I am a huge fan of coaching as a core component of intervention. Having been involved in Early Intervention for many years, coaching has been a central element to my practice. Coaching has also been a huge aspect of what I do in higher education as well. My classes have always been very hands on and my students receive coaching as they practice various intervention techniques. I am also a huge fan of Pivotal Response Treatment (PRT) and coaching caregivers is an ongoing aspect of PRT for children of all ages.
That being said, becoming comfortable with coaching takes time and lots of practice. Often students and clinicians feel a bit intimidated when it comes to coaching caregivers; however, caregivers are coming to us looking for answers and strategies. Some research has indicated that simply modeling for caregivers, in other words, working with a child while a caregiver sits nearby watching, isn’t enough (Infants & Young Children). Therefore, it is imperative that we become effective and efficient coaches.
One of my favorite coaching models reminds us that coaching occurs in a continuous loop. It is an ongoing process. First, start with observations and discussions with the caregiver (i.e., assessment!). What is working for them? What isn’t working? What are their expectations? Are they satisfied? Second, as the clinician, you are going to demonstrate the evidence based strategy and then immediately coach the caregiver through the intervention as they engage with their child. In other words, if there are materials involved (e.g. toys, markers, clothes), the caregiver and the child spend the majority of the time with the materials. You are the coach. The caregiver then continues to implement the strategy while you provide SPECIFIC feedback and guide the practice. An example of specific feedback might be, “I like how you held the toy up by your face to encourage more engagement” or “Remember, when he reaches for the apple, shape his finger into a point and help him point to the apple”. You are then going to observe (take data) and talk again about what is working, what needs to be tweaked, etc. Then the cycle starts all over again.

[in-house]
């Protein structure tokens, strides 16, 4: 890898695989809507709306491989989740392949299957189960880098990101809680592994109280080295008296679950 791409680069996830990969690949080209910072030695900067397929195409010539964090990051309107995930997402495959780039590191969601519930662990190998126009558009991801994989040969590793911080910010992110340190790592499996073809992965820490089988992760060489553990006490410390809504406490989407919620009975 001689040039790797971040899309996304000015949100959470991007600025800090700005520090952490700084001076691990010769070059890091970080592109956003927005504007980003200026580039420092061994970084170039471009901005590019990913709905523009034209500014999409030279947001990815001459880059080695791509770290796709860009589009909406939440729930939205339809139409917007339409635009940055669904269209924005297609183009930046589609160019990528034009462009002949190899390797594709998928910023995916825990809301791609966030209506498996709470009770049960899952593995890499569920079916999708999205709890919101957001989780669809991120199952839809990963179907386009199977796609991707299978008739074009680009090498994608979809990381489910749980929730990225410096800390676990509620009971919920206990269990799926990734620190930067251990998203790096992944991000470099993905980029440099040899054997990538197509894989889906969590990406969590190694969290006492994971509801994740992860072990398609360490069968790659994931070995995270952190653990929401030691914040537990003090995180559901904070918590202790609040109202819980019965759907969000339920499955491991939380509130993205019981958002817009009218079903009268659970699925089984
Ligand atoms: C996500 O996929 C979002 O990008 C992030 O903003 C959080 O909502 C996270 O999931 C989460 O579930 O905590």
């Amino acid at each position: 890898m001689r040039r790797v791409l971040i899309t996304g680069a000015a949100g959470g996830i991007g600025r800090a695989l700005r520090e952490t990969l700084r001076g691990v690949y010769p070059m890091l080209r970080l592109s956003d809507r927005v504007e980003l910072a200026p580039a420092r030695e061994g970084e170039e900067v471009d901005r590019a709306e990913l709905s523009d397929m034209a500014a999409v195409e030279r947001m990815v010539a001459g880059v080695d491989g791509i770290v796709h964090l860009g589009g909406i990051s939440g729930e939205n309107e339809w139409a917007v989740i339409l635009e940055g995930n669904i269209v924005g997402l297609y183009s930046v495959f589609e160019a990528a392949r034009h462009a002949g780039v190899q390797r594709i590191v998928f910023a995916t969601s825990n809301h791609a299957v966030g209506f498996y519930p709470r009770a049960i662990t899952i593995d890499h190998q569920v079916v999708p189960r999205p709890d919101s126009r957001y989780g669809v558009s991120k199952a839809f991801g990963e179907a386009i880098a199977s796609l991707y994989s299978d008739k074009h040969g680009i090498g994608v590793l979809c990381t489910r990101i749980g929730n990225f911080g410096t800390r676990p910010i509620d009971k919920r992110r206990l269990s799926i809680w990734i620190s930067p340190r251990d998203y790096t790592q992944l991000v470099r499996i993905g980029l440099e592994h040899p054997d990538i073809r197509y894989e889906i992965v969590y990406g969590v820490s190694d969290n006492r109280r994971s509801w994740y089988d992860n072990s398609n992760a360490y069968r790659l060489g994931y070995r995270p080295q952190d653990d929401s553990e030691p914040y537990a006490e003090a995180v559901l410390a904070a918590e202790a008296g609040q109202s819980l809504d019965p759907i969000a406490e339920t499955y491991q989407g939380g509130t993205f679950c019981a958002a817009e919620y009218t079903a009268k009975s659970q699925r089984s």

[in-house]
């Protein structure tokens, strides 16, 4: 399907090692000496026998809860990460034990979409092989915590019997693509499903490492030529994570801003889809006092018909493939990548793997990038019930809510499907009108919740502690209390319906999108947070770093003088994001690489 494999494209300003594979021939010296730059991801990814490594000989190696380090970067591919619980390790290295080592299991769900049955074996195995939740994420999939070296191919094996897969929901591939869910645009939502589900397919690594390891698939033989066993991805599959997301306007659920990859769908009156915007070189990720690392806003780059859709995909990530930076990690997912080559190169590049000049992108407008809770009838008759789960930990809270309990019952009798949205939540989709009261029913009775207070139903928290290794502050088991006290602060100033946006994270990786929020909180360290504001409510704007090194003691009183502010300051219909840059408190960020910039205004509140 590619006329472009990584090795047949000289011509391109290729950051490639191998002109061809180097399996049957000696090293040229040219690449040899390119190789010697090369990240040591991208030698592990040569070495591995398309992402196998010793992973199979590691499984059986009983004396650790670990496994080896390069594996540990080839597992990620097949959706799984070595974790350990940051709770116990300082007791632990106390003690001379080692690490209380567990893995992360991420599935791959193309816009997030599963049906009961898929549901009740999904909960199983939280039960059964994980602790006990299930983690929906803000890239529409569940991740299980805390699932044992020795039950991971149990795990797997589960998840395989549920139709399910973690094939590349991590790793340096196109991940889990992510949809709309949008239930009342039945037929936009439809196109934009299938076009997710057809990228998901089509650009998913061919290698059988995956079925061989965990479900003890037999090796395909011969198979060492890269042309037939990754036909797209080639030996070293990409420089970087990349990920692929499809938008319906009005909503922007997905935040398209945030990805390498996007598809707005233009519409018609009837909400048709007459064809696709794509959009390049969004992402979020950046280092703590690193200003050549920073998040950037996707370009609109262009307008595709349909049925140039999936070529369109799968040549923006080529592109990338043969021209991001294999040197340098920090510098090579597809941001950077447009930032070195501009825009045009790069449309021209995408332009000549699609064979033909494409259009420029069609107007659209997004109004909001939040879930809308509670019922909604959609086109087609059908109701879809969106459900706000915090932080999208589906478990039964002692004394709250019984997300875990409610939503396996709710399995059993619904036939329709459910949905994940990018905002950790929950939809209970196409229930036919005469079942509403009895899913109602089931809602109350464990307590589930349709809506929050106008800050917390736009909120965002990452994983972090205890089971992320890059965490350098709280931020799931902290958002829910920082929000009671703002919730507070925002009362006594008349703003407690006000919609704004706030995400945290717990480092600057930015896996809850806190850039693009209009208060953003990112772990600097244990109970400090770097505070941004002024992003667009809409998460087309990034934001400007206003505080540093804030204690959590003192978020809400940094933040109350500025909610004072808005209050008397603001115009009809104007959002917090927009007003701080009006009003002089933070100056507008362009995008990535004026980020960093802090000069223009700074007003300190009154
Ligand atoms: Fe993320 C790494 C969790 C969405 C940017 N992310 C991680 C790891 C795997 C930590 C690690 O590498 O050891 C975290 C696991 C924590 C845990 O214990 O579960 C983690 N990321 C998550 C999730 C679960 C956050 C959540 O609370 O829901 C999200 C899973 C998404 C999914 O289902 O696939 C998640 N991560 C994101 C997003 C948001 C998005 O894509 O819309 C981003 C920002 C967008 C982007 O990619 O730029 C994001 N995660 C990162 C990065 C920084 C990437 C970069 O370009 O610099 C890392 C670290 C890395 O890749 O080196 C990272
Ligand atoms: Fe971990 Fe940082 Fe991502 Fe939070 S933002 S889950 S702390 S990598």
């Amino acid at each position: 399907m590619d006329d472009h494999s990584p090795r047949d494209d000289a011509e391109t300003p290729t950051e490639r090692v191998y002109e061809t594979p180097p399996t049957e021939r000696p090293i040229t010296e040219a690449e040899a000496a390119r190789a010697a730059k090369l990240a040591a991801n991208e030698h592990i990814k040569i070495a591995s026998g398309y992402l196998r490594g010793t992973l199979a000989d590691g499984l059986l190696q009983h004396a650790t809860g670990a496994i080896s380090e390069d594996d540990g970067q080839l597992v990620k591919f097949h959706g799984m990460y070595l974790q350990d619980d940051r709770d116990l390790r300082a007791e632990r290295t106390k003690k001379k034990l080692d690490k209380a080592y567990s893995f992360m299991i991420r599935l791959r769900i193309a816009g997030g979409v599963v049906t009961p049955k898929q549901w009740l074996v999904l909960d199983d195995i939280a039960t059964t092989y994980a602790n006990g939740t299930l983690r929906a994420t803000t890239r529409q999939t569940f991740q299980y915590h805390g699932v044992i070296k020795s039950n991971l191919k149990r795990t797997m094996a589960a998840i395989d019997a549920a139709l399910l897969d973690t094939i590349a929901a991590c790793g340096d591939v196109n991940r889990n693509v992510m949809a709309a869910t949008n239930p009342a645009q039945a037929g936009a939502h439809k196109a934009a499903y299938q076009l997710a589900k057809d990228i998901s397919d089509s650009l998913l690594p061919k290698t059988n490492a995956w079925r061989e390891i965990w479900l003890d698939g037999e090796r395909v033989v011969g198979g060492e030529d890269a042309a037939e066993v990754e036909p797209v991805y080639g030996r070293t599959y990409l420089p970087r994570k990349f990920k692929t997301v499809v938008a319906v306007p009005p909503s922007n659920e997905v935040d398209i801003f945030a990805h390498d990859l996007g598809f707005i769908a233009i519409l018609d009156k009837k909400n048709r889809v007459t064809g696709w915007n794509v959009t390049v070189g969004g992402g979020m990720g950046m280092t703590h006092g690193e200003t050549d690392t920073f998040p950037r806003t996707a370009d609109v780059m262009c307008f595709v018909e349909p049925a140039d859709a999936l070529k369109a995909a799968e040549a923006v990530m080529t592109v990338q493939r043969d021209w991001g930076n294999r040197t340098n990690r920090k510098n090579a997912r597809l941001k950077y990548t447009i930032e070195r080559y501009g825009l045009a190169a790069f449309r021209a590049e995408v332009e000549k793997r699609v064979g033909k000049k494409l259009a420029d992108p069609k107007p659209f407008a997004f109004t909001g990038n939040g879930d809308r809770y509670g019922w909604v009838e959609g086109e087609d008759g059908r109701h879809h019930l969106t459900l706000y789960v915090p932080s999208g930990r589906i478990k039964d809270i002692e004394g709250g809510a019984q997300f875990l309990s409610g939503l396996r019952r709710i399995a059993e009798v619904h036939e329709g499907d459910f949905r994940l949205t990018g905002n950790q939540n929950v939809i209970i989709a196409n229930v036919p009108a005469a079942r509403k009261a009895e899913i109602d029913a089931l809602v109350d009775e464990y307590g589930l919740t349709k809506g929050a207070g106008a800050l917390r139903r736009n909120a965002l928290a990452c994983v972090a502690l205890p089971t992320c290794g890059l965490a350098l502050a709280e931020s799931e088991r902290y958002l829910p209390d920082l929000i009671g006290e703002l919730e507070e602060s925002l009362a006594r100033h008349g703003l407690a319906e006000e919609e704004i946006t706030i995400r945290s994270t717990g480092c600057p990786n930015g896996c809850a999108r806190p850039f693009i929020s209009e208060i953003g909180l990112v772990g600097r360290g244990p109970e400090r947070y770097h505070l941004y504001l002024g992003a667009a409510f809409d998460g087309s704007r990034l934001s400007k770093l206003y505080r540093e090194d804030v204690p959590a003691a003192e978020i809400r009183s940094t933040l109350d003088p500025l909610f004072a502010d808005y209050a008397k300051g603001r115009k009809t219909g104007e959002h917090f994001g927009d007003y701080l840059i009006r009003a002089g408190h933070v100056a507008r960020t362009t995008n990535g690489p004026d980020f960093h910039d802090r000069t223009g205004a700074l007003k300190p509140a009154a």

This coaching loop can support a variety of goals: increasing engagement in routines, requesting, imitation, play skills, etc. As a clinician, you are assessing and taking data as required while the caregiver gets to focus on the interactions and implementation.
(Note - I have been using this coaching graphic for over 15 years and i don’t know if there was an original source.)
As a supervisor of both speech pathologists and behavior analysts, I use the same coaching loop to support supervisees as they learn new intervention techniques. For example, I can assess how a student is implementing a receptive task, demonstrate how I want them to do it, then coach them through with specific feedback followed up by guided practice. Then the process starts all over again.
Coaching is a fantastic and necessary tool to add to your clinical tool box. I am sure there are a lot of great coaching resources on the internet. Feel free to leave some of your favorite links in the comments!